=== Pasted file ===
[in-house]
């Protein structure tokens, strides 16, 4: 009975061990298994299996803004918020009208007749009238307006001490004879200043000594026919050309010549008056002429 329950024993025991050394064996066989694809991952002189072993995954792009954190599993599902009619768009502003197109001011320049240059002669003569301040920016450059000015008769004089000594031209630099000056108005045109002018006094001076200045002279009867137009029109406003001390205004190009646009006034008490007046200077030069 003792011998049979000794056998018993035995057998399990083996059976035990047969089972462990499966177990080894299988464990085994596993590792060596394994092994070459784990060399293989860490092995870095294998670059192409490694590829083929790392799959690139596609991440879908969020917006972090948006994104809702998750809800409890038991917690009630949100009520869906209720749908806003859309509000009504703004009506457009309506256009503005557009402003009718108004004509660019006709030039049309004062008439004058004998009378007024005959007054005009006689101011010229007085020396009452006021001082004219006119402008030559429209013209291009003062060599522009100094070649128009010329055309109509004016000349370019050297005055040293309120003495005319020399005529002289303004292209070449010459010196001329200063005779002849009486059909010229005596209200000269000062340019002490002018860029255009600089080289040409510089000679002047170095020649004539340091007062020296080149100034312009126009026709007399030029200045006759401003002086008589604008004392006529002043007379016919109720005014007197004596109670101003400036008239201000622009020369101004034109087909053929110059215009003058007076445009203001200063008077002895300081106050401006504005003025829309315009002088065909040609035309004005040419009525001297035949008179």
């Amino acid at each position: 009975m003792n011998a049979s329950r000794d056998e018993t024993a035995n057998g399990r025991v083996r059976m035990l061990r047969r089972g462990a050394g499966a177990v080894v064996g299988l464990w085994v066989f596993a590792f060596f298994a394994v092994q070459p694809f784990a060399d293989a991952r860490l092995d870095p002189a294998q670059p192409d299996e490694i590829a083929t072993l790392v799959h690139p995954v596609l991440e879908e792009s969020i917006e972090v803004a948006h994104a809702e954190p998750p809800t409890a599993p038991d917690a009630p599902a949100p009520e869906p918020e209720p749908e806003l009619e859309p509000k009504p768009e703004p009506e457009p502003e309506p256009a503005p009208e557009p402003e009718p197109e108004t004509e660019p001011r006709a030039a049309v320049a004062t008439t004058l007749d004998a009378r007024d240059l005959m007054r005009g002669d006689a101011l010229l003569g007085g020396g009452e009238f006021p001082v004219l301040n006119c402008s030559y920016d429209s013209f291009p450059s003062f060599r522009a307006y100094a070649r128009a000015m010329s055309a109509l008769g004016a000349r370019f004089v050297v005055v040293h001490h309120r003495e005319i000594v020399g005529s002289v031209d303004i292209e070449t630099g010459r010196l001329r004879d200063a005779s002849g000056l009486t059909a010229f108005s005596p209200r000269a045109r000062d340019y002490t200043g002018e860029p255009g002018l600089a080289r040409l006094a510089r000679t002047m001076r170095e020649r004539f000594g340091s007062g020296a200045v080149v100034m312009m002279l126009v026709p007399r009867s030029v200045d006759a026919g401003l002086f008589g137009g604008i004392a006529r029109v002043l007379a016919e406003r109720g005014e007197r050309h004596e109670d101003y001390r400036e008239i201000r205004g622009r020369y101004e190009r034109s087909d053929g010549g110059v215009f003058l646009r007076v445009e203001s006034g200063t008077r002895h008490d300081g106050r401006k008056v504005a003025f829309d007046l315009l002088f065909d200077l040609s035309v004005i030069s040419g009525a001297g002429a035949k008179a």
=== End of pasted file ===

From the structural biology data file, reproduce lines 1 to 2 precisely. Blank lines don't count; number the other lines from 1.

[in-house]
């Protein structure tokens, strides 16, 4: 009975061990298994299996803004918020009208007749009238307006001490004879200043000594026919050309010549008056002429 329950024993025991050394064996066989694809991952002189072993995954792009954190599993599902009619768009502003197109001011320049240059002669003569301040920016450059000015008769004089000594031209630099000056108005045109002018006094001076200045002279009867137009029109406003001390205004190009646009006034008490007046200077030069 003792011998049979000794056998018993035995057998399990083996059976035990047969089972462990499966177990080894299988464990085994596993590792060596394994092994070459784990060399293989860490092995870095294998670059192409490694590829083929790392799959690139596609991440879908969020917006972090948006994104809702998750809800409890038991917690009630949100009520869906209720749908806003859309509000009504703004009506457009309506256009503005557009402003009718108004004509660019006709030039049309004062008439004058004998009378007024005959007054005009006689101011010229007085020396009452006021001082004219006119402008030559429209013209291009003062060599522009100094070649128009010329055309109509004016000349370019050297005055040293309120003495005319020399005529002289303004292209070449010459010196001329200063005779002849009486059909010229005596209200000269000062340019002490002018860029255009600089080289040409510089000679002047170095020649004539340091007062020296080149100034312009126009026709007399030029200045006759401003002086008589604008004392006529002043007379016919109720005014007197004596109670101003400036008239201000622009020369101004034109087909053929110059215009003058007076445009203001200063008077002895300081106050401006504005003025829309315009002088065909040609035309004005040419009525001297035949008179």